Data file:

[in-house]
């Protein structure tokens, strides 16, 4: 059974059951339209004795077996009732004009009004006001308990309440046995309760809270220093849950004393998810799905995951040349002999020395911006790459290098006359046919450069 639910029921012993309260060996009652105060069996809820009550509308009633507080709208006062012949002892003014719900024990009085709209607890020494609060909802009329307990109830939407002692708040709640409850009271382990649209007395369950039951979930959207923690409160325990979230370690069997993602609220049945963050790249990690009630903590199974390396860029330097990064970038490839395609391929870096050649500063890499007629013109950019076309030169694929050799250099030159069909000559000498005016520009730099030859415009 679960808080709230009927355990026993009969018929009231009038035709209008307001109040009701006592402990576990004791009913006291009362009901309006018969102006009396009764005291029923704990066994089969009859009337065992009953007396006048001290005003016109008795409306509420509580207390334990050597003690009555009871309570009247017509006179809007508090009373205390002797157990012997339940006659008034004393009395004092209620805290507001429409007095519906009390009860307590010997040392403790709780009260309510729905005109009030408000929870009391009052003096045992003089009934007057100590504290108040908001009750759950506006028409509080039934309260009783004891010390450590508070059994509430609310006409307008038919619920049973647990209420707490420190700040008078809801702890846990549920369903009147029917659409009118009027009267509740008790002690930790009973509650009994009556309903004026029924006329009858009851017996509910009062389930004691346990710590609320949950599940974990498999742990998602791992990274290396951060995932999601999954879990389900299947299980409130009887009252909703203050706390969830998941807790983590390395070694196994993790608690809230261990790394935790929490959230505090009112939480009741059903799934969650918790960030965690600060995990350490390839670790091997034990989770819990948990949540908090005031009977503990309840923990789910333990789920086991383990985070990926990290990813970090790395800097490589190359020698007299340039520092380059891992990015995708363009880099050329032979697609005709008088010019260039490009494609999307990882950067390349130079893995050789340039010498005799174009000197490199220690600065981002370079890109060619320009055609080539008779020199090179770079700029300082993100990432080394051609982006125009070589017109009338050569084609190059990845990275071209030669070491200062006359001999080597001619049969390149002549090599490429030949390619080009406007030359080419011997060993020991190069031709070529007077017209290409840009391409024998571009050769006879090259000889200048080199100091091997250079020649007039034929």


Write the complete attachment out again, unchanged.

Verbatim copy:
[in-house]
């Protein structure tokens, strides 16, 4: 059974059951339209004795077996009732004009009004006001308990309440046995309760809270220093849950004393998810799905995951040349002999020395911006790459290098006359046919450069 639910029921012993309260060996009652105060069996809820009550509308009633507080709208006062012949002892003014719900024990009085709209607890020494609060909802009329307990109830939407002692708040709640409850009271382990649209007395369950039951979930959207923690409160325990979230370690069997993602609220049945963050790249990690009630903590199974390396860029330097990064970038490839395609391929870096050649500063890499007629013109950019076309030169694929050799250099030159069909000559000498005016520009730099030859415009 679960808080709230009927355990026993009969018929009231009038035709209008307001109040009701006592402990576990004791009913006291009362009901309006018969102006009396009764005291029923704990066994089969009859009337065992009953007396006048001290005003016109008795409306509420509580207390334990050597003690009555009871309570009247017509006179809007508090009373205390002797157990012997339940006659008034004393009395004092209620805290507001429409007095519906009390009860307590010997040392403790709780009260309510729905005109009030408000929870009391009052003096045992003089009934007057100590504290108040908001009750759950506006028409509080039934309260009783004891010390450590508070059994509430609310006409307008038919619920049973647990209420707490420190700040008078809801702890846990549920369903009147029917659409009118009027009267509740008790002690930790009973509650009994009556309903004026029924006329009858009851017996509910009062389930004691346990710590609320949950599940974990498999742990998602791992990274290396951060995932999601999954879990389900299947299980409130009887009252909703203050706390969830998941807790983590390395070694196994993790608690809230261990790394935790929490959230505090009112939480009741059903799934969650918790960030965690600060995990350490390839670790091997034990989770819990948990949540908090005031009977503990309840923990789910333990789920086991383990985070990926990290990813970090790395800097490589190359020698007299340039520092380059891992990015995708363009880099050329032979697609005709008088010019260039490009494609999307990882950067390349130079893995050789340039010498005799174009000197490199220690600065981002370079890109060619320009055609080539008779020199090179770079700029300082993100990432080394051609982006125009070589017109009338050569084609190059990845990275071209030669070491200062006359001999080597001619049969390149002549090599490429030949390619080009406007030359080419011997060993020991190069031709070529007077017209290409840009391409024998571009050769006879090259000889200048080199100091091997250079020649007039034929």